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The surgeons general of Army, Navy and Air Force have criticized defense officials for imposing $650 million in phony “efficiency wedges” on their medical budgets that will not produce real efficiencies but will only mean cuts in on-base medical services for beneficiaries.

The feud between the services’ top medical officers and the office of the undersecretary of defense for force readiness and personnel got its first public airing at a February meeting of the Task Force on the Future of Military Healthcare. They continued (and perhaps intensified) their criticism March 27 before the House armed services subcommittee on personnel.

To illustrate the impact of a $343 million cut to Navy medicine, Vice Adm. Donald Arthur said it’s comparable to closing a large family practice hospital at Camp Lejeune, N.C., or the naval base in Pensacola, Fla.

To capture the cynicism of the maneuver, Arthur quoted Portia in Shakespeare’s “Merchant of Venice”: “You may have your pound of flesh but draw nary a drop of blood.” The same sort of impossible circumstance exists here, Arthur said, with defense officials telling military medicine to handle the budget cuts simply by being smarter managers.

“There is no more flesh to be gained without drawing the blood of [medical] services from our family members and our active duty,” Arthur said. Unless Congress intervenes, he continued, “we will have to have a serious conversation about what services we can provide at 16 percent less funding than the year before.”

Maj. Gen. Gale S. Pollock, acting Army surgeon general, said her cut is the “budget equivalent” of losing a large Medical Department Activity (MEDDAC), which means a community hospital plus support elements.

“Basically it means we’re going to take an entire MEDDAC out of our ability to contribute to the health care of the men and women in uniform and their families,” Pollock said. “There is no way I can salami-slice that. … [W]e will need to make a decision about what we are going to stop doing.”

“So it’s not efficiency. It’s a flat-out cut in service at a time when our nation’s at war?” asked Rep. Vic Snyder, D-Ark., chairman of the personnel subcommittee.

“Sir, it will be a cut in service,” said Pollock.

The Air Force faces its own $190 million efficiency wedge for the fiscal year that begins in October. Lt. Gen. James G. Roudebush said there are ways to handle it besides cutting patient services but none will produce real savings. Patients who can’t be treated on base simply move to the private sector, which means even higher Tricare costs, said the Air Force surgeon general. But before that happens, the service will slow spending on facility maintenance, on new medical equipment, on research and training.

“Your seed corn?” Snyder asked.

“Yes sir,” said Roudebush. “You push things downstream,” creating “a bow wave of obsolescence, a bow wave of risk.”

The efficiency mandates imposed by defense officials are in addition to $1.86 billion withheld from the 2008 defense health-care budget on the assumption that Congress will approve the Bush administration’s plan to raise Tricare fees on military retirees under age 65 and their families.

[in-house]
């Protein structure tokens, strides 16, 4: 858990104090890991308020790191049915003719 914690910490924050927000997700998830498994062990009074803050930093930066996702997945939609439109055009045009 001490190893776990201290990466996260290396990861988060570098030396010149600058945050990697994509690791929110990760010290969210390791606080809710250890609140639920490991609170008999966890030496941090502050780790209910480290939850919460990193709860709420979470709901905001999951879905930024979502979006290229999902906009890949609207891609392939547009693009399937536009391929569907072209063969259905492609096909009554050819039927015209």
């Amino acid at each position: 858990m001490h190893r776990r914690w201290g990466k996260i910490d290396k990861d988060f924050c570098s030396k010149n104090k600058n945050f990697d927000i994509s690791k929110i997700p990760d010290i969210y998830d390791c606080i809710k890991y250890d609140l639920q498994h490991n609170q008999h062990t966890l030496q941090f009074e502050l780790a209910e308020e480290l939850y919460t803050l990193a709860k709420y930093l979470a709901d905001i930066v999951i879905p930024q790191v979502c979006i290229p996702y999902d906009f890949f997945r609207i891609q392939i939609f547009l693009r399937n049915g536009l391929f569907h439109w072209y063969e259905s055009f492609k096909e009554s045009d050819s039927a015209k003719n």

Arthur told the military health-care task force Feb. 20 that, in his opinion, the efficiency wedges directed by Dr. David Chu, undersecretary of defense for personnel and readiness, are just one more way to show lawmakers the consequences of not raising Tricare fees.

“I don’t like it,” Arthur said, “but I think we’re being squeezed in the middle of the politics of that.”

Defense officials want money shifted from military direct care to help pay for burgeoning Tricare support contracts for networks of physicians and other providers who treat beneficiaries off base, Arthur said.

“If we are going to make these kinds of cuts we will be delivering care to active duty only; we’ll be having pharmacy services provided not in military treatment facilities but in private sector care. This, in my opinion, will increase the bill overall because it will force more care out into the private sector where, on the margin, it is more costly to provide.”

The surgeons general also warned of plans to convert another 2,700 military medical billets to civilians starting in October, on top of 5,500 already converted since 2005.

When conversion plans were set, said Pollock, “we did not take into consideration that we could truly be in a long war and some of the elimination we’ve done are for staff we now realize are absolutely critical.”

It’s not only a physician-nurse issue either, said Pollock.

“I’m also concerned about our enlisted soldiers [who] have been converted to civilians. We’re unable to get the mental health specialists that we’re able to train and use as part of that care team. We’ve not been able to do the hiring for those positions that were eliminated,” she said.

The Navy, Arthur said, has been able to fill only 83 percent of health care billets converted to civilian positions. If that pattern holds, the 2008 conversions will leave the Navy short 136 more medical staff, he said. “I was at Bethesda [Naval Medical Center] this week and was told of a problem with overtime pay to the civilians we had [converted], because it’s already an issue. They [work] no nights, no weekends, 40-hour-weeks, no deployments. And they sit right beside a lesser-paid active-duty member who is doing the same job,” Arthur said.

Army medicine has asked for a hold on more military-to-civilian conversions, Pollock said, “so we’re making better decisions and not breaking health care as a result of a personnel change.”

The Navy will have to reverse course on cutting 900 more corpsmen, Arthur said, because the Marine Corps will need more as it grows by 28,000.

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